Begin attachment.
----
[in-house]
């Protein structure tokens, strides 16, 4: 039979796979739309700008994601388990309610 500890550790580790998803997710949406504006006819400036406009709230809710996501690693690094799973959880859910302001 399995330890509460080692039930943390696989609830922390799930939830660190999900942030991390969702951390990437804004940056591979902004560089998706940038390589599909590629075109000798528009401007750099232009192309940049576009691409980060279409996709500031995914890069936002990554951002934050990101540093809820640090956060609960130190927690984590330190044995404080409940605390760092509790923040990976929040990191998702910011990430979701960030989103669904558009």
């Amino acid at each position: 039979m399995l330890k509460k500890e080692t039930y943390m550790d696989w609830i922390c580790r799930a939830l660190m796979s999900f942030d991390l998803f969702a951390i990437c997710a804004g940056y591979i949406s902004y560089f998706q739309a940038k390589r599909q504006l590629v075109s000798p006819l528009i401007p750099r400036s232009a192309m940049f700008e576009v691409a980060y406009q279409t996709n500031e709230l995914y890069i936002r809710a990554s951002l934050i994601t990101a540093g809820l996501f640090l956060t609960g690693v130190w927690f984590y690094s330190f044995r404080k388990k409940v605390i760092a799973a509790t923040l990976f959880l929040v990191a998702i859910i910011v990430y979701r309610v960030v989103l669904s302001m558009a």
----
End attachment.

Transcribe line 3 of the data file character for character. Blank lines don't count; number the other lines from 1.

């Amino acid at each position: 039979m399995l330890k509460k500890e080692t039930y943390m550790d696989w609830i922390c580790r799930a939830l660190m796979s999900f942030d991390l998803f969702a951390i990437c997710a804004g940056y591979i949406s902004y560089f998706q739309a940038k390589r599909q504006l590629v075109s000798p006819l528009i401007p750099r400036s232009a192309m940049f700008e576009v691409a980060y406009q279409t996709n500031e709230l995914y890069i936002r809710a990554s951002l934050i994601t990101a540093g809820l996501f640090l956060t609960g690693v130190w927690f984590y690094s330190f044995r404080k388990k409940v605390i760092a799973a509790t923040l990976f959880l929040v990191a998702i859910i910011v990430y979701r309610v960030v989103l669904s302001m558009a």